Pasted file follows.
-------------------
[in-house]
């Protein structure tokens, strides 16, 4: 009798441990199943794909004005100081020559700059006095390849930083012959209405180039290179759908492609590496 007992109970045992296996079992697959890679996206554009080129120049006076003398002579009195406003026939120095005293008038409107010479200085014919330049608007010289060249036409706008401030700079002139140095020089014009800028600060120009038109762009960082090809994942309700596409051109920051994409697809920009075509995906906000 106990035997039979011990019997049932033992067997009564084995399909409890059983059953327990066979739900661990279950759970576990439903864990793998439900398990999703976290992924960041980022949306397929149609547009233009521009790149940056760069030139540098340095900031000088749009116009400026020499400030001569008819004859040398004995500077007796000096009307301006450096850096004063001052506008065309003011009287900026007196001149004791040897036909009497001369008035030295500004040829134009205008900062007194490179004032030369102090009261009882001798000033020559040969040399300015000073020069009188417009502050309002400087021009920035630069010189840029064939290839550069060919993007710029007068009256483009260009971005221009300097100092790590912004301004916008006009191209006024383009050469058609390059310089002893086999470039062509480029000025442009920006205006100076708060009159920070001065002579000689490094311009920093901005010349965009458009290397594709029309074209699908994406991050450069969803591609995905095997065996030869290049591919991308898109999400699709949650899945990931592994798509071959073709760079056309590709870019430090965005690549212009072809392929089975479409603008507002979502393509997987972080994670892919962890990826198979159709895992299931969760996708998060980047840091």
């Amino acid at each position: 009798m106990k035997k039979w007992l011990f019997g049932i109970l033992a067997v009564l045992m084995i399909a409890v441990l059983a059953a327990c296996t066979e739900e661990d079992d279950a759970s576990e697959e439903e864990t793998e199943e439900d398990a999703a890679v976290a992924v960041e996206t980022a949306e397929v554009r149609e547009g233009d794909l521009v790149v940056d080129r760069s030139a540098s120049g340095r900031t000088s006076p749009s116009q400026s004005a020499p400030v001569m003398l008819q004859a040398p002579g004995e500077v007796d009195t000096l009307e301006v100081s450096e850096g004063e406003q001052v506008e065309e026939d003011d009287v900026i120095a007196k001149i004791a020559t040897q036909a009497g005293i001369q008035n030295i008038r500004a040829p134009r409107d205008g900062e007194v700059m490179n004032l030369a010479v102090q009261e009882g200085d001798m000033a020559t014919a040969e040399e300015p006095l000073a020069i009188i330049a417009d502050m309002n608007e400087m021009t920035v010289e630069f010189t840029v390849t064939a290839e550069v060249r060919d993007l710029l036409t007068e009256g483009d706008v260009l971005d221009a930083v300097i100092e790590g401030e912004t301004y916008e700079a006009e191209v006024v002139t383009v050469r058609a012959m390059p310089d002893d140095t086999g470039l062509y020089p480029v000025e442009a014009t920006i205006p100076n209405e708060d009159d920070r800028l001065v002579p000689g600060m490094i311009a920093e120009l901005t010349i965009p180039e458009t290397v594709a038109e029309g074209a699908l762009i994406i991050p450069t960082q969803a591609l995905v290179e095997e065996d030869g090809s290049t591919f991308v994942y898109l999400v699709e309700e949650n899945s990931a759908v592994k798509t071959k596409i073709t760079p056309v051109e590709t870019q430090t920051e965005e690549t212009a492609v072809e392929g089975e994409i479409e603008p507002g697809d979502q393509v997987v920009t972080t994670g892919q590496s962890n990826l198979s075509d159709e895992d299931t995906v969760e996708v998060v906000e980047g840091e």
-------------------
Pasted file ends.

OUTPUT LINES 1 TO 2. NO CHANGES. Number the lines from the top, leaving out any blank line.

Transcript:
[in-house]
């Protein structure tokens, strides 16, 4: 009798441990199943794909004005100081020559700059006095390849930083012959209405180039290179759908492609590496 007992109970045992296996079992697959890679996206554009080129120049006076003398002579009195406003026939120095005293008038409107010479200085014919330049608007010289060249036409706008401030700079002139140095020089014009800028600060120009038109762009960082090809994942309700596409051109920051994409697809920009075509995906906000 106990035997039979011990019997049932033992067997009564084995399909409890059983059953327990066979739900661990279950759970576990439903864990793998439900398990999703976290992924960041980022949306397929149609547009233009521009790149940056760069030139540098340095900031000088749009116009400026020499400030001569008819004859040398004995500077007796000096009307301006450096850096004063001052506008065309003011009287900026007196001149004791040897036909009497001369008035030295500004040829134009205008900062007194490179004032030369102090009261009882001798000033020559040969040399300015000073020069009188417009502050309002400087021009920035630069010189840029064939290839550069060919993007710029007068009256483009260009971005221009300097100092790590912004301004916008006009191209006024383009050469058609390059310089002893086999470039062509480029000025442009920006205006100076708060009159920070001065002579000689490094311009920093901005010349965009458009290397594709029309074209699908994406991050450069969803591609995905095997065996030869290049591919991308898109999400699709949650899945990931592994798509071959073709760079056309590709870019430090965005690549212009072809392929089975479409603008507002979502393509997987972080994670892919962890990826198979159709895992299931969760996708998060980047840091």